The term "ppm", meaning 10–6 relative value, or 1 in 106, or parts per million, is also used. This is analogous to the meaning of percent as parts per hundred. The terms "parts per billion", and "parts per trillion", and their respective abbreviations "ppb", and "ppt", are also used, but their meanings are language dependent. For this reason the terms ppb and ppt are best avoided. (In English-speaking countries, a billion is now generally taken to be 109 and a trillion to be 1012; however, a billion may still sometimes be interpreted as 1012 and a trillion as 1018. The abbreviation ppt is also sometimes read as parts per thousand, adding further confusion.)

When any of the terms %, ppm, etc., are used it is important to state the dimensionless quantity whose value is being specified.

 n = 1.51, but not  n = 1.51 x 1, where n is the quantity symbol for refractive index. xB = 0.0025 = 0.25 %, where xB is the quantity symbol for amount fraction (mole fraction) of entity B. The mirror reflects 95 % of the incident photons. = 3.6 %, but not  = 3.6 % (V/V), where denotes volume fraction. xB = 2.5 x 10–3 = 2.5 mmol/mol ur(U) = 0.3 µV/V, where ur(U) is the relative uncertainty of the measured voltage U.

We are pleased to present the updated (2014) 8th edition of the SI Brochure, which defines and presents the Système International d'Unités, the SI (known in English as the International System of Units).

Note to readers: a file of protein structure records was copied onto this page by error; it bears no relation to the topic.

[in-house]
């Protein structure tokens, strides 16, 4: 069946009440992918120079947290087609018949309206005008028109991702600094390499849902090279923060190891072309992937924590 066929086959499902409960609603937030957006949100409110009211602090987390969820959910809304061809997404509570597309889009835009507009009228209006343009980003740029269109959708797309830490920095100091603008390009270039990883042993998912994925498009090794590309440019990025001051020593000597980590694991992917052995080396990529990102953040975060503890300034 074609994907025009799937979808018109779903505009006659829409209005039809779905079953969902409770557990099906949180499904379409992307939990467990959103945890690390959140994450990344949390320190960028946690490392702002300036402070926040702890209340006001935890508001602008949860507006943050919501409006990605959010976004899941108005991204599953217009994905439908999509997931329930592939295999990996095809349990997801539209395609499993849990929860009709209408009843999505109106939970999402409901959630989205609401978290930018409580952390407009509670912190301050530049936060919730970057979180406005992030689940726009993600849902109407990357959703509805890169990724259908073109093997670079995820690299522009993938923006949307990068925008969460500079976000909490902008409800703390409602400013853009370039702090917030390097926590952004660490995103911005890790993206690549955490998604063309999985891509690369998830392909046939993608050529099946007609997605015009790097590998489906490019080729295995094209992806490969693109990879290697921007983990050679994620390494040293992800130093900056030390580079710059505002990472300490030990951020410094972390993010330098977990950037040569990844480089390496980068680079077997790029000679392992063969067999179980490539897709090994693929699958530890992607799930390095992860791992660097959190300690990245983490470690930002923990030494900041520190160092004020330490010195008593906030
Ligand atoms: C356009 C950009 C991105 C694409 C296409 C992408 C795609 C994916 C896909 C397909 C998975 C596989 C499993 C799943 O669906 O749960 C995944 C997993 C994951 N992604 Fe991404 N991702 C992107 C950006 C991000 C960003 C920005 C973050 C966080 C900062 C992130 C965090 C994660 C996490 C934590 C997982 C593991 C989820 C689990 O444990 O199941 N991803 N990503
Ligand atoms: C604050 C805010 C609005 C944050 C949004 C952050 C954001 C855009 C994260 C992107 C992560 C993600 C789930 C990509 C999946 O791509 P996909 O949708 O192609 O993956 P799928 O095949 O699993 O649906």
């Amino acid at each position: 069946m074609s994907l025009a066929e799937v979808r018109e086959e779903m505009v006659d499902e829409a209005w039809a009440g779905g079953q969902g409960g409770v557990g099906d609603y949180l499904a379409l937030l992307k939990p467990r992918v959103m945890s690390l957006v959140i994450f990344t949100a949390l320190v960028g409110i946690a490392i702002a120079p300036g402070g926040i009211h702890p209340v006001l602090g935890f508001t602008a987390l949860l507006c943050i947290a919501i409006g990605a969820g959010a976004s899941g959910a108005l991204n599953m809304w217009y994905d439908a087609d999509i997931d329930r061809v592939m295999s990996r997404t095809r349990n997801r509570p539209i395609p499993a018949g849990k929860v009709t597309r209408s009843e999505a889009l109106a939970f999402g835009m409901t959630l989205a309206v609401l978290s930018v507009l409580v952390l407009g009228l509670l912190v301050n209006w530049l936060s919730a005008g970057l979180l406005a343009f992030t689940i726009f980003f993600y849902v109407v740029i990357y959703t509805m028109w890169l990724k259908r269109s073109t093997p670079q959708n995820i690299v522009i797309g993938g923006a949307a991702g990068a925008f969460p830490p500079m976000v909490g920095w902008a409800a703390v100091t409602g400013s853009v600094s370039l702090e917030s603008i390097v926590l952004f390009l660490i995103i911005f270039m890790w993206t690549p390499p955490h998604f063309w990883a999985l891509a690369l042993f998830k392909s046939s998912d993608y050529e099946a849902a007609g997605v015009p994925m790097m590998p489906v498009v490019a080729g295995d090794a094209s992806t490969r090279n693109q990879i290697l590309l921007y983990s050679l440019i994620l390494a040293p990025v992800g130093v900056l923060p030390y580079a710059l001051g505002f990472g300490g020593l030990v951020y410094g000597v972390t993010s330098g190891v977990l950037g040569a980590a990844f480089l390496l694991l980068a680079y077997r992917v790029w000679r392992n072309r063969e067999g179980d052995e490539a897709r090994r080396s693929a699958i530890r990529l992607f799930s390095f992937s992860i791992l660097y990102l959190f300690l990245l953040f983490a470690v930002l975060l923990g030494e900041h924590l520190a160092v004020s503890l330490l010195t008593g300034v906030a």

### Chapter 3: Decimal multiples and submultiples of SI units

• SI prefixes
•  Factor Name Symbol Factor Name Symbol 101 deca da 10–1 deci d 102 hecto h 10–2 centi c 103 kilo k 10–3 milli m 106 mega M 10–6 micro µ 109 giga G 10–9 nano n 1012 tera T 10–12 pico p 1015 peta P 10–15 femto f 1018 exa E 10–18 atto a 1021 zetta Z 10–21 zepto z 1024 yotta Y 10–24 yocto y
• The kilogram

### Chapter 5: Writing unit symbols and names, and expressing the values of quantities

General principles for the writing of unit symbols and numbers were first given by the 9th CGPM (1948, Resolution 7). These were subsequently elaborated by ISO, IEC, and other international bodies. As a consequence, there now exists a general consensus on how unit symbols and names, including prefix symbols and names, as well as quantity symbols should be written and used, and how the values of quantities should be expressed. Compliance with these rules and style conventions, the most important of which are presented in this chapter, supports the readability of scientific and technical papers.